While conducting research, Hearn lived for one year each in two Santería temple-houses: one located in Old Havana and the other in Santiago de Cuba. During those stays he conducted numerous interviews: with the historian of Havana and the conservationist of Santiago de Cuba (officials roughly equivalent to mayors in the United States), acclaimed writers, influential leaders of Afro-Cuban religions, and many citizens involved in community development initiatives. Hearn draws on those interviews, his participant observation in the temple-houses, case studies, and archival research to convey the daily life experiences and motivations of religious practitioners, development workers, and politicians. Using the concept of social capital, he explains the state’s desire to incorporate tightly knit religious groups into its community development projects, and he illuminates a fundamental challenge facing Cuba’s religious communities: how to maintain their spiritual integrity and internal solidarity while participating in state-directed projects.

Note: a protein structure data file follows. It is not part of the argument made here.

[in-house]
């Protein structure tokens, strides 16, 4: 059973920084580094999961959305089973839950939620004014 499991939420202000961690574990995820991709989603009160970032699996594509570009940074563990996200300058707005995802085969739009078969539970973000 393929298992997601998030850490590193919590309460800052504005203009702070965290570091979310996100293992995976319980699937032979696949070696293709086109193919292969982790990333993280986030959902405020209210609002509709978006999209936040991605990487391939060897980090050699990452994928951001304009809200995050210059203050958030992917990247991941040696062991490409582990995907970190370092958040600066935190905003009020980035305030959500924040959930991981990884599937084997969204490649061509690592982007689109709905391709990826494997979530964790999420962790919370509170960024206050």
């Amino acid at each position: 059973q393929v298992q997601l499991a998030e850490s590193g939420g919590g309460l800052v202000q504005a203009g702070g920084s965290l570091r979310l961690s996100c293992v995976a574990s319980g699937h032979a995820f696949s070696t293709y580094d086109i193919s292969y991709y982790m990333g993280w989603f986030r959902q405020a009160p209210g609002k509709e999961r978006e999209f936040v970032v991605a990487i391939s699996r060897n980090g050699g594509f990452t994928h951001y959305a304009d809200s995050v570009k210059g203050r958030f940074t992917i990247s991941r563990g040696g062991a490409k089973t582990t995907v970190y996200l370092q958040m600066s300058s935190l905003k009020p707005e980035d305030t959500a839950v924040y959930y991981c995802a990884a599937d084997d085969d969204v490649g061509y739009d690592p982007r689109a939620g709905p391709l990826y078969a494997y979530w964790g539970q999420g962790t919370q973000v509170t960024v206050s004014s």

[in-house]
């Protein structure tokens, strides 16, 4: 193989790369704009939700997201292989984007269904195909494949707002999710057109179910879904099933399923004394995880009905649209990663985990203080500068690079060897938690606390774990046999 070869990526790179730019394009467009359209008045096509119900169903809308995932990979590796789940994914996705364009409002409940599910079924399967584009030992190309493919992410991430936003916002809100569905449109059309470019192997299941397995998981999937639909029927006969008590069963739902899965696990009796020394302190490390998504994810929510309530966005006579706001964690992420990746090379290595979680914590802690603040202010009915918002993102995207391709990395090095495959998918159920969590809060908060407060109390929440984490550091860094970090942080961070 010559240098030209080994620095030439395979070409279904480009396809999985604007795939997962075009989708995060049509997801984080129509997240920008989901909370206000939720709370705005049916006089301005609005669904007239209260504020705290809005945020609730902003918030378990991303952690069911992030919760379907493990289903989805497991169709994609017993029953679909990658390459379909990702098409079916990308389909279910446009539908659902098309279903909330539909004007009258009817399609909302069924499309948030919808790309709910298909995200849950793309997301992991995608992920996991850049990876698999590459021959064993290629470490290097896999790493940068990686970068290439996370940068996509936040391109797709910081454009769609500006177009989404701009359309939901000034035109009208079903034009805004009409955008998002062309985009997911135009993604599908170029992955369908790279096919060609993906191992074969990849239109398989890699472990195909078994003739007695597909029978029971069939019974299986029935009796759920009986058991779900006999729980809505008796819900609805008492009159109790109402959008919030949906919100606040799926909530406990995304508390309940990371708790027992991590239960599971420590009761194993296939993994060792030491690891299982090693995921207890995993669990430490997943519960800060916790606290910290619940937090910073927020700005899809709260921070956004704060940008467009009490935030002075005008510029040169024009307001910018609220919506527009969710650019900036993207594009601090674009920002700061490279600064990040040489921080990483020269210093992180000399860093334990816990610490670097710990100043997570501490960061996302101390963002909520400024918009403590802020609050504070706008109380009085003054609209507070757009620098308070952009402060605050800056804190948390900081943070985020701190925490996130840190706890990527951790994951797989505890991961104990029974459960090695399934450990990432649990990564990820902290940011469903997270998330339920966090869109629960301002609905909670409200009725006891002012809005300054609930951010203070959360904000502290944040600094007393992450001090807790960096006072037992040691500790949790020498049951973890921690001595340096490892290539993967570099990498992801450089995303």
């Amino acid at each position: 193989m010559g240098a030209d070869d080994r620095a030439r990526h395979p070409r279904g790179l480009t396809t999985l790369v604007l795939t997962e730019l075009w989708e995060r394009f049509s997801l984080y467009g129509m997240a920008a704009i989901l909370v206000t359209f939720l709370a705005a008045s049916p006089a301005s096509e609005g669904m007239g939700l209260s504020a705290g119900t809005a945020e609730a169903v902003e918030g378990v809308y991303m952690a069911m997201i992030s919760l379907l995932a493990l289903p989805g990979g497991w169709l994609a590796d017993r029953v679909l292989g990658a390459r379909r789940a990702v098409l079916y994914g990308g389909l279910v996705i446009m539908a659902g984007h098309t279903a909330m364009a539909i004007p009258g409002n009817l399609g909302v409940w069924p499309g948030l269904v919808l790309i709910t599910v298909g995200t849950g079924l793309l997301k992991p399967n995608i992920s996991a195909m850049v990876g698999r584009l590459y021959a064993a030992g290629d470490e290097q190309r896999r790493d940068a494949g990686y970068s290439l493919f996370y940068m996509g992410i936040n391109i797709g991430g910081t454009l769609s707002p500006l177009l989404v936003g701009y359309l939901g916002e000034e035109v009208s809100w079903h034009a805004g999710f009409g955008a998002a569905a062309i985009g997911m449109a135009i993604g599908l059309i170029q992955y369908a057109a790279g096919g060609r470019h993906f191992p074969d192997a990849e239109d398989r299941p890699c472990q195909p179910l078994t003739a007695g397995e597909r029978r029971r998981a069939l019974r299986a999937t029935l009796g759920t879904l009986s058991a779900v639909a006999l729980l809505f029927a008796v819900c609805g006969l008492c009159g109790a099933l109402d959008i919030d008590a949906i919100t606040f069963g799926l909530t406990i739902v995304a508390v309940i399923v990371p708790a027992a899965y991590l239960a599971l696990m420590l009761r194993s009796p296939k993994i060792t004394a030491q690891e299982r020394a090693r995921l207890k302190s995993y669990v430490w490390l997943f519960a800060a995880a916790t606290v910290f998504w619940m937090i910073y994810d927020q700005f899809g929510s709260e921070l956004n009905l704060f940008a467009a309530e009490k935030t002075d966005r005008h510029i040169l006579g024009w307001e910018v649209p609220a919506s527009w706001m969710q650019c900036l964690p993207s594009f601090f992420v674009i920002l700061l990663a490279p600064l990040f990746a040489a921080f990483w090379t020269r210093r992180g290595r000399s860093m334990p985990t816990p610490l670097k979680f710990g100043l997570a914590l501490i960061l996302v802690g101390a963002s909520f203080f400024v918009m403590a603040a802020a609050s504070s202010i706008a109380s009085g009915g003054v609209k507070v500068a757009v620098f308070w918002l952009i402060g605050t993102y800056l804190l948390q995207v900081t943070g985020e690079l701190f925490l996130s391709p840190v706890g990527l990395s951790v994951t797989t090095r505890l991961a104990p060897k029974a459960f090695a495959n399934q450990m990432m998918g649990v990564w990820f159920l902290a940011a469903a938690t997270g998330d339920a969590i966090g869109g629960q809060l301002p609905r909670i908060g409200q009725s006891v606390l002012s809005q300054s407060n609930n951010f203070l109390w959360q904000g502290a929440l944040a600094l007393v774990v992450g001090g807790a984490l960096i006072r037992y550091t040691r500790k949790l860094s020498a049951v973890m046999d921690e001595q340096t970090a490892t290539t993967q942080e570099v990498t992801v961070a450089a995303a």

Adrian H. Hearn, an anthropologist, is an ARC Future Fellow at the University of Sydney.
Also included in the volume is Avellaneda's Autobiography (1839), whose portrait of an intelligent, flamboyant woman struggling against the restrictions of her era amplifies the novel's exploration of the patriarchal oppression of minorities and women.